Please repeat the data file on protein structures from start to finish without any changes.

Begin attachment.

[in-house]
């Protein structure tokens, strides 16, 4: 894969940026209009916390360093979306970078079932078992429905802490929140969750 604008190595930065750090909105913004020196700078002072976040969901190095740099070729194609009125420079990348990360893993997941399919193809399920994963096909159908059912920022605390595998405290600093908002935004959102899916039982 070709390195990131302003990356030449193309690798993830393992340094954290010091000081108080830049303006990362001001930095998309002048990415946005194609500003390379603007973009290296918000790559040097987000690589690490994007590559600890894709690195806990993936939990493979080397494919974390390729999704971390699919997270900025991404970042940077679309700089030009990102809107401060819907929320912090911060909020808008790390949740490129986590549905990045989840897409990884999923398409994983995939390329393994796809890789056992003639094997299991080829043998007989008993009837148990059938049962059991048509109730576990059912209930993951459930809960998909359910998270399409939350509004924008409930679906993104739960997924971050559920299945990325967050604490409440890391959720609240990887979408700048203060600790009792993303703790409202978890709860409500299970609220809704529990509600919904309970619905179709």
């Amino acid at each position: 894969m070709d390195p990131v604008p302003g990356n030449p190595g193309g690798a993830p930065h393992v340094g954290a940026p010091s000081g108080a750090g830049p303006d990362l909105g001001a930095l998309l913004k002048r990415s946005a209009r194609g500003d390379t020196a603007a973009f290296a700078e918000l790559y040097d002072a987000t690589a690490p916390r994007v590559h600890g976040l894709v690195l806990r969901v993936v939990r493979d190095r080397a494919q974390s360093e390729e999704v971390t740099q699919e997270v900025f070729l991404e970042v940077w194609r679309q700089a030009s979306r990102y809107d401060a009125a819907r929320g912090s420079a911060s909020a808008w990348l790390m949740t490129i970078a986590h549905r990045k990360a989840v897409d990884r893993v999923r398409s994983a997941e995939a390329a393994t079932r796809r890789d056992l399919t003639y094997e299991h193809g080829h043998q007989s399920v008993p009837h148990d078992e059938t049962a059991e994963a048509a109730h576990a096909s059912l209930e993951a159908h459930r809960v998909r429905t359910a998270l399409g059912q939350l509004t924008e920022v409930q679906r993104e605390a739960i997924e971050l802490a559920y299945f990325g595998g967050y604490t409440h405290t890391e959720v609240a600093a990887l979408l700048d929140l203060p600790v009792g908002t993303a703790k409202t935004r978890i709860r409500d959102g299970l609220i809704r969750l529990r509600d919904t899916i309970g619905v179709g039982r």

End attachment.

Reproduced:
[in-house]
């Protein structure tokens, strides 16, 4: 894969940026209009916390360093979306970078079932078992429905802490929140969750 604008190595930065750090909105913004020196700078002072976040969901190095740099070729194609009125420079990348990360893993997941399919193809399920994963096909159908059912920022605390595998405290600093908002935004959102899916039982 070709390195990131302003990356030449193309690798993830393992340094954290010091000081108080830049303006990362001001930095998309002048990415946005194609500003390379603007973009290296918000790559040097987000690589690490994007590559600890894709690195806990993936939990493979080397494919974390390729999704971390699919997270900025991404970042940077679309700089030009990102809107401060819907929320912090911060909020808008790390949740490129986590549905990045989840897409990884999923398409994983995939390329393994796809890789056992003639094997299991080829043998007989008993009837148990059938049962059991048509109730576990059912209930993951459930809960998909359910998270399409939350509004924008409930679906993104739960997924971050559920299945990325967050604490409440890391959720609240990887979408700048203060600790009792993303703790409202978890709860409500299970609220809704529990509600919904309970619905179709």
């Amino acid at each position: 894969m070709d390195p990131v604008p302003g990356n030449p190595g193309g690798a993830p930065h393992v340094g954290a940026p010091s000081g108080a750090g830049p303006d990362l909105g001001a930095l998309l913004k002048r990415s946005a209009r194609g500003d390379t020196a603007a973009f290296a700078e918000l790559y040097d002072a987000t690589a690490p916390r994007v590559h600890g976040l894709v690195l806990r969901v993936v939990r493979d190095r080397a494919q974390s360093e390729e999704v971390t740099q699919e997270v900025f070729l991404e970042v940077w194609r679309q700089a030009s979306r990102y809107d401060a009125a819907r929320g912090s420079a911060s909020a808008w990348l790390m949740t490129i970078a986590h549905r990045k990360a989840v897409d990884r893993v999923r398409s994983a997941e995939a390329a393994t079932r796809r890789d056992l399919t003639y094997e299991h193809g080829h043998q007989s399920v008993p009837h148990d078992e059938t049962a059991e994963a048509a109730h576990a096909s059912l209930e993951a159908h459930r809960v998909r429905t359910a998270l399409g059912q939350l509004t924008e920022v409930q679906r993104e605390a739960i997924e971050l802490a559920y299945f990325g595998g967050y604490t409440h405290t890391e959720v609240a600093a990887l979408l700048d929140l203060p600790v009792g908002t993303a703790k409202t935004r978890i709860r409500d959102g299970l609220i809704r969750l529990r509600d919904t899916i309970g619905v179709g039982r």